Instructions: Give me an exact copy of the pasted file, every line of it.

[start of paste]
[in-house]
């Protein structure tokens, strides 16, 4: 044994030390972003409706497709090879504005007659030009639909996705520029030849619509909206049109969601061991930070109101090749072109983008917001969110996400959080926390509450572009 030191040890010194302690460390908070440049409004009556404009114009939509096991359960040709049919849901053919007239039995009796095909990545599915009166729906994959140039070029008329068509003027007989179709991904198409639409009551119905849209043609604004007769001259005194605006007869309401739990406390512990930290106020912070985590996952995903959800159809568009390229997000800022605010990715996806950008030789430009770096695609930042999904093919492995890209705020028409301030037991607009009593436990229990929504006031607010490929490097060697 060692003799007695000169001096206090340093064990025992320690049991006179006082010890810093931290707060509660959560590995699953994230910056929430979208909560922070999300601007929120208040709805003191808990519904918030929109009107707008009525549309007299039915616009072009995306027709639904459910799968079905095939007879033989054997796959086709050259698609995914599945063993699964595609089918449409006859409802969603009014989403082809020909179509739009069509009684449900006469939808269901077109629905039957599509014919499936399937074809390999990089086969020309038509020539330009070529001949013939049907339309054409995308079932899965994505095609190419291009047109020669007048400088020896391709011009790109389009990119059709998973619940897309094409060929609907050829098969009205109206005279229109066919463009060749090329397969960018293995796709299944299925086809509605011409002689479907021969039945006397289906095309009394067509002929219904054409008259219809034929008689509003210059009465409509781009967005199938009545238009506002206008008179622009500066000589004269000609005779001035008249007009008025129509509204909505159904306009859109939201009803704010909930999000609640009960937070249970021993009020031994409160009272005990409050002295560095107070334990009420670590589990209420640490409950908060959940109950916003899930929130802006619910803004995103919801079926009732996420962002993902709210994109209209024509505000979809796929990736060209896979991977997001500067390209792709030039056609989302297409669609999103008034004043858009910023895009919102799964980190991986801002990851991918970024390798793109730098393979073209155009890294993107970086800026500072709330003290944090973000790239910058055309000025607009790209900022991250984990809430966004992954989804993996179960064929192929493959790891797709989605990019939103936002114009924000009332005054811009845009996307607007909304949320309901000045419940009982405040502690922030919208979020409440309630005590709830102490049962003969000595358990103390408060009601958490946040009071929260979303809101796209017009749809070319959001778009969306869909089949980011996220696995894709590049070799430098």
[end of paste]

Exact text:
[in-house]
């Protein structure tokens, strides 16, 4: 044994030390972003409706497709090879504005007659030009639909996705520029030849619509909206049109969601061991930070109101090749072109983008917001969110996400959080926390509450572009 030191040890010194302690460390908070440049409004009556404009114009939509096991359960040709049919849901053919007239039995009796095909990545599915009166729906994959140039070029008329068509003027007989179709991904198409639409009551119905849209043609604004007769001259005194605006007869309401739990406390512990930290106020912070985590996952995903959800159809568009390229997000800022605010990715996806950008030789430009770096695609930042999904093919492995890209705020028409301030037991607009009593436990229990929504006031607010490929490097060697 060692003799007695000169001096206090340093064990025992320690049991006179006082010890810093931290707060509660959560590995699953994230910056929430979208909560922070999300601007929120208040709805003191808990519904918030929109009107707008009525549309007299039915616009072009995306027709639904459910799968079905095939007879033989054997796959086709050259698609995914599945063993699964595609089918449409006859409802969603009014989403082809020909179509739009069509009684449900006469939808269901077109629905039957599509014919499936399937074809390999990089086969020309038509020539330009070529001949013939049907339309054409995308079932899965994505095609190419291009047109020669007048400088020896391709011009790109389009990119059709998973619940897309094409060929609907050829098969009205109206005279229109066919463009060749090329397969960018293995796709299944299925086809509605011409002689479907021969039945006397289906095309009394067509002929219904054409008259219809034929008689509003210059009465409509781009967005199938009545238009506002206008008179622009500066000589004269000609005779001035008249007009008025129509509204909505159904306009859109939201009803704010909930999000609640009960937070249970021993009020031994409160009272005990409050002295560095107070334990009420670590589990209420640490409950908060959940109950916003899930929130802006619910803004995103919801079926009732996420962002993902709210994109209209024509505000979809796929990736060209896979991977997001500067390209792709030039056609989302297409669609999103008034004043858009910023895009919102799964980190991986801002990851991918970024390798793109730098393979073209155009890294993107970086800026500072709330003290944090973000790239910058055309000025607009790209900022991250984990809430966004992954989804993996179960064929192929493959790891797709989605990019939103936002114009924000009332005054811009845009996307607007909304949320309901000045419940009982405040502690922030919208979020409440309630005590709830102490049962003969000595358990103390408060009601958490946040009071929260979303809101796209017009749809070319959001778009969306869909089949980011996220696995894709590049070799430098």